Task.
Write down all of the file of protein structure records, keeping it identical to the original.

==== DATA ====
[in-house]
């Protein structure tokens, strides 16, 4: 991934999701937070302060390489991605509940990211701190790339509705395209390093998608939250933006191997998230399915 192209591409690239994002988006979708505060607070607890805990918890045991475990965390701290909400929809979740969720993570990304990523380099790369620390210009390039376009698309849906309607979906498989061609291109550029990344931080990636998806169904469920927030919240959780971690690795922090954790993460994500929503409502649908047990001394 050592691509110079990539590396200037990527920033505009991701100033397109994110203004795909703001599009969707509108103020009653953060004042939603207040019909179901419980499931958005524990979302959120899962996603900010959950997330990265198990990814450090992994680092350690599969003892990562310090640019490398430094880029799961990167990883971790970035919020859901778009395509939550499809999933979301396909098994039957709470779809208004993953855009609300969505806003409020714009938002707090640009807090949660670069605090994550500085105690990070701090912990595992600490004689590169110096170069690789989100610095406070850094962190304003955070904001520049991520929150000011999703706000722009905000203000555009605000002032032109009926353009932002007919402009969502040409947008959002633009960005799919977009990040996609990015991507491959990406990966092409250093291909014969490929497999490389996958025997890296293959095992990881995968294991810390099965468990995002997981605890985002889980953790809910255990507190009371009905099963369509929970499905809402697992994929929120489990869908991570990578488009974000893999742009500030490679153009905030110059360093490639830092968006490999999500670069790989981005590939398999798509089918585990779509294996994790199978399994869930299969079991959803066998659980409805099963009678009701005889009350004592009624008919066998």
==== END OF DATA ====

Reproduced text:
[in-house]
């Protein structure tokens, strides 16, 4: 991934999701937070302060390489991605509940990211701190790339509705395209390093998608939250933006191997998230399915 192209591409690239994002988006979708505060607070607890805990918890045991475990965390701290909400929809979740969720993570990304990523380099790369620390210009390039376009698309849906309607979906498989061609291109550029990344931080990636998806169904469920927030919240959780971690690795922090954790993460994500929503409502649908047990001394 050592691509110079990539590396200037990527920033505009991701100033397109994110203004795909703001599009969707509108103020009653953060004042939603207040019909179901419980499931958005524990979302959120899962996603900010959950997330990265198990990814450090992994680092350690599969003892990562310090640019490398430094880029799961990167990883971790970035919020859901778009395509939550499809999933979301396909098994039957709470779809208004993953855009609300969505806003409020714009938002707090640009807090949660670069605090994550500085105690990070701090912990595992600490004689590169110096170069690789989100610095406070850094962190304003955070904001520049991520929150000011999703706000722009905000203000555009605000002032032109009926353009932002007919402009969502040409947008959002633009960005799919977009990040996609990015991507491959990406990966092409250093291909014969490929497999490389996958025997890296293959095992990881995968294991810390099965468990995002997981605890985002889980953790809910255990507190009371009905099963369509929970499905809402697992994929929120489990869908991570990578488009974000893999742009500030490679153009905030110059360093490639830092968006490999999500670069790989981005590939398999798509089918585990779509294996994790199978399994869930299969079991959803066998659980409805099963009678009701005889009350004592009624008919066998």